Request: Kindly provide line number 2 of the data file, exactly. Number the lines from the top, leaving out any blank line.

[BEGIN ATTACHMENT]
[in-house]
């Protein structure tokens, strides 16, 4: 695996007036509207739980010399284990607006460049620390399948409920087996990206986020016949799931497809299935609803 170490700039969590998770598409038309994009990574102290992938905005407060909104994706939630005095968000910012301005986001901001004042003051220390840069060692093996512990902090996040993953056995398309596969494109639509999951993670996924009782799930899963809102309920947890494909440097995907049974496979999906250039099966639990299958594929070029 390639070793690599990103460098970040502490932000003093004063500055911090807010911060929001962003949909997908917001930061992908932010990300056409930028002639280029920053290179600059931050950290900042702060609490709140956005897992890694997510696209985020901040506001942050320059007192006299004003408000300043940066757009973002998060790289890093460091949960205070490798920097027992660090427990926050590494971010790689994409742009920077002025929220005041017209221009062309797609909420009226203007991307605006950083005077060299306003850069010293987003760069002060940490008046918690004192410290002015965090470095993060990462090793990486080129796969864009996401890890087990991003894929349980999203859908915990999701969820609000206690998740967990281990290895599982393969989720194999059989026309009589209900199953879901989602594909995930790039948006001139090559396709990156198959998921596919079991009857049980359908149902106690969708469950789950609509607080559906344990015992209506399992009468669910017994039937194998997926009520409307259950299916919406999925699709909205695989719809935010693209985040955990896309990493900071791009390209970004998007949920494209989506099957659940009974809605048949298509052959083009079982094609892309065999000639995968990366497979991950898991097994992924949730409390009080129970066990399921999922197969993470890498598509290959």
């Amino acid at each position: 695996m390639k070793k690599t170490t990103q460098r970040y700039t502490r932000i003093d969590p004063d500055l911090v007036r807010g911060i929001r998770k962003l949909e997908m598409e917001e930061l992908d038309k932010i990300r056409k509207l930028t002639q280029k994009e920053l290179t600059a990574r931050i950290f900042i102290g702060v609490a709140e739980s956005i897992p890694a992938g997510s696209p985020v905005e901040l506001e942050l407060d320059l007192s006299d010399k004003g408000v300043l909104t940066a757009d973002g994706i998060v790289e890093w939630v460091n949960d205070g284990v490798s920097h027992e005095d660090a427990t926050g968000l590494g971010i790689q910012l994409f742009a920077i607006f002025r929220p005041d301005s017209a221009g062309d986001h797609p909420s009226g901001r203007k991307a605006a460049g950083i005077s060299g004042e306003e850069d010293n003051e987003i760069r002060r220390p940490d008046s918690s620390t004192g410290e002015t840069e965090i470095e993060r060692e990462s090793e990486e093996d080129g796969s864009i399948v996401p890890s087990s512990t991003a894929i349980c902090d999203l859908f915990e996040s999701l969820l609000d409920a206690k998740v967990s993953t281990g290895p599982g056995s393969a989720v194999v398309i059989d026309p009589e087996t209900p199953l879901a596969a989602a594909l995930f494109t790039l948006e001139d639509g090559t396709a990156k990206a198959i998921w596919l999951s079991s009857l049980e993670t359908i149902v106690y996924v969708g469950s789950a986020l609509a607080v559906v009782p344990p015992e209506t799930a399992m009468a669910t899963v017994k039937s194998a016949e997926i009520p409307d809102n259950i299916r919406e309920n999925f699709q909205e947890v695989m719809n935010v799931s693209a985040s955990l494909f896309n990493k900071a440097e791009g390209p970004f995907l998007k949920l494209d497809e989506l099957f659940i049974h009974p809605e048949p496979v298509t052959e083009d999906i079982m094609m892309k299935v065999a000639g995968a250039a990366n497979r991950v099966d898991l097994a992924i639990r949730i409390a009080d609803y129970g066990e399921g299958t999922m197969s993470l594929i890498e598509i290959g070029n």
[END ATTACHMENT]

């Protein structure tokens, strides 16, 4: 695996007036509207739980010399284990607006460049620390399948409920087996990206986020016949799931497809299935609803 170490700039969590998770598409038309994009990574102290992938905005407060909104994706939630005095968000910012301005986001901001004042003051220390840069060692093996512990902090996040993953056995398309596969494109639509999951993670996924009782799930899963809102309920947890494909440097995907049974496979999906250039099966639990299958594929070029 390639070793690599990103460098970040502490932000003093004063500055911090807010911060929001962003949909997908917001930061992908932010990300056409930028002639280029920053290179600059931050950290900042702060609490709140956005897992890694997510696209985020901040506001942050320059007192006299004003408000300043940066757009973002998060790289890093460091949960205070490798920097027992660090427990926050590494971010790689994409742009920077002025929220005041017209221009062309797609909420009226203007991307605006950083005077060299306003850069010293987003760069002060940490008046918690004192410290002015965090470095993060990462090793990486080129796969864009996401890890087990991003894929349980999203859908915990999701969820609000206690998740967990281990290895599982393969989720194999059989026309009589209900199953879901989602594909995930790039948006001139090559396709990156198959998921596919079991009857049980359908149902106690969708469950789950609509607080559906344990015992209506399992009468669910017994039937194998997926009520409307259950299916919406999925699709909205695989719809935010693209985040955990896309990493900071791009390209970004998007949920494209989506099957659940009974809605048949298509052959083009079982094609892309065999000639995968990366497979991950898991097994992924949730409390009080129970066990399921999922197969993470890498598509290959």